(With this entry, Rural Action’s Environmental Education team launches Field Notes, an occasional series that takes readers into local forests to learn about our natural world. This installment is by Joe Brehm, Environmental Education Director.)
On a team walk through the “pin oak swamp” near Payne’s Crossing in the Wayne National Forest, I roll over a small log. Exposed all of a sudden to the morning sun, a large beetle shuffles for cover, but I manage to take a decent photo before it strolls beneath ample leaf litter and out of sight. I post the photo to iNaturalist and a beetle lover somewhere quickly identifies the beetle as belonging to the genus Carabus (family Carabidae) and another blessed biophile identifies the beetle as Carabus vinctus, the Round Worm and Slug Hunter Beetle. Quite a common name. Though Arthur V. Evan’s Beetles of Eastern North America does not mention this species as rare, this is the first iNaturalist observation of Carabus vinctus in Ohio. Evan notes: “adults active spring through fall, found in wet deciduous woodlands, often near water under leaf litter, bark, logs; also attracted to light and banana bait.” There are beetles such as C. vinctus who specialize in eating slugs and worms; other species hunt caterpillars or even other beetle species’ larvae.
If the girth of Beetles of Eastern North America is any indicator, beetles are a big part of biodiversity in our region. They are easy to overlook, however, as many are nocturnal, spend most of their lives living under logs and leaves, or even chew through rotten logs to feed on slime molds in their amoeba stage. One genus that is impossible to overlook, however, is Meloe, commonly known as the Oil Beetles. Large and in charge, they roam the forest floor in broad daylight, their metallic blue plump abdomens on display and visible even through an impressive carpet of spring wildflowers. It seems as though I see one of these every spring, and only one. Two of the last three carried “hitchikers” along, a much smaller beetle species attached to the big Meloe like an eel on a fish. Why, you may ask? Because Oil Beetles have a poisonous chemical known as cantharidin that oozes from their joins when disturbed that causes blistering and painful swelling. The smaller beetle, almost certainly in the genus Pedilus, is stealing some of this chemical for its own protection, which is passed off to mates during copulation and even to their baby beetles. What a surprise that toxins are a hot commodity among beetle species, and that they exchange it (albeit unwillingly) beneath our phlox and morel seeking noses this time of year.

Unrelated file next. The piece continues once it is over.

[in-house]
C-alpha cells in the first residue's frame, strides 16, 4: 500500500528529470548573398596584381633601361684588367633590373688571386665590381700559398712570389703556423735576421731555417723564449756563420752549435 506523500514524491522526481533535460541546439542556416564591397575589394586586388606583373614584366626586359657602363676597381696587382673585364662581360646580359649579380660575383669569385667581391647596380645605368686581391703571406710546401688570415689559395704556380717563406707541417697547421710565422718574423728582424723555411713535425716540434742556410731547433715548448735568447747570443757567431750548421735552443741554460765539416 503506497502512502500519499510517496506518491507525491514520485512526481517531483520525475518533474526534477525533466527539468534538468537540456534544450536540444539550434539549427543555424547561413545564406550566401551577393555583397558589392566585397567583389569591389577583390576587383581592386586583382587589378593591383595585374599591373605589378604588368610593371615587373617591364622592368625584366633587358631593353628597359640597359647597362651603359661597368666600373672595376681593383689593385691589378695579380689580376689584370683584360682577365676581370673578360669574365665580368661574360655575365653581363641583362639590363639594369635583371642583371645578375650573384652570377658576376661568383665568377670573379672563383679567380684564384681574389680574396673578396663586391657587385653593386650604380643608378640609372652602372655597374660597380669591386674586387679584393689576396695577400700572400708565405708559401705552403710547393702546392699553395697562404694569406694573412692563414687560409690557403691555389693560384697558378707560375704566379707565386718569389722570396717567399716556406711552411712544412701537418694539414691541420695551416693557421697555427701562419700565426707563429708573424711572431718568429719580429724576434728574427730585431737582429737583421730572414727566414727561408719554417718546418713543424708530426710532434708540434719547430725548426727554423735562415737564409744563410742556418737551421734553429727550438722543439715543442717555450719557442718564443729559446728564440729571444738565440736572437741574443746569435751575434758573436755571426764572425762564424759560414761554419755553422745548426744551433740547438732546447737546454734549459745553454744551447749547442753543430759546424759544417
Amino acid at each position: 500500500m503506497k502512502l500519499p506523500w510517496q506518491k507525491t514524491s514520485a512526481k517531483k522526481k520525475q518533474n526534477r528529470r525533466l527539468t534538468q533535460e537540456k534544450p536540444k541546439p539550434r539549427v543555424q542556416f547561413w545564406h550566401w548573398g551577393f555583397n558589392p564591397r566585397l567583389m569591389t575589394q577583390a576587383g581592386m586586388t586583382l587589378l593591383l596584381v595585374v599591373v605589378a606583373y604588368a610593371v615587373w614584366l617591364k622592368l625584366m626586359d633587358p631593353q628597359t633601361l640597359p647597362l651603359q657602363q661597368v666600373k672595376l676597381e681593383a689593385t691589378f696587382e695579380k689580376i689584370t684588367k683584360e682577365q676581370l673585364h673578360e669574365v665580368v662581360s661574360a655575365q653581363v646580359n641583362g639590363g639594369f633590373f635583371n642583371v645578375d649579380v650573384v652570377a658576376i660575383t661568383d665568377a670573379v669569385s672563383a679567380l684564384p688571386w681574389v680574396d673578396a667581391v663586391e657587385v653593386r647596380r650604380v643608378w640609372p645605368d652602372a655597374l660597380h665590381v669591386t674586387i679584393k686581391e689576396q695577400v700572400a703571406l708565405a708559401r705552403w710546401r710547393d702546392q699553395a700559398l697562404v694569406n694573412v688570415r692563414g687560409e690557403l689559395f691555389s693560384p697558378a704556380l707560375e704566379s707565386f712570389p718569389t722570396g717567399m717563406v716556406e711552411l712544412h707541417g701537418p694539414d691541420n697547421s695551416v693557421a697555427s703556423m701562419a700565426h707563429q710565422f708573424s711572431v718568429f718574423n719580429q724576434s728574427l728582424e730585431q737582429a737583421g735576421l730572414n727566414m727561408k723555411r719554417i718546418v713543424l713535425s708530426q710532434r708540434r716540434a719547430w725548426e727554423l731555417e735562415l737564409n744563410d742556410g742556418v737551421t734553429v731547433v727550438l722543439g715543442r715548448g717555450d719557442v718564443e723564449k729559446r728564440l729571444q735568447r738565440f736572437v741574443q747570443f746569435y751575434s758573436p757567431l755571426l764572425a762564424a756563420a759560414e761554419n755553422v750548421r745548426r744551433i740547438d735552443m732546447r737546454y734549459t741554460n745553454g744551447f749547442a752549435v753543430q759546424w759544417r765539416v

To date, 475 volunteers have contributed close to 16,000 observations like this one of Carabus vinctus via iNaturalist to our “bioblitz” of the WNF’s Athens Unit, documenting roughly 3,400 species of plants, insects, fungi, mammals, birds, and more. You can join us by following instructions here.
Happy exploring, and let us know what you find under logs near you.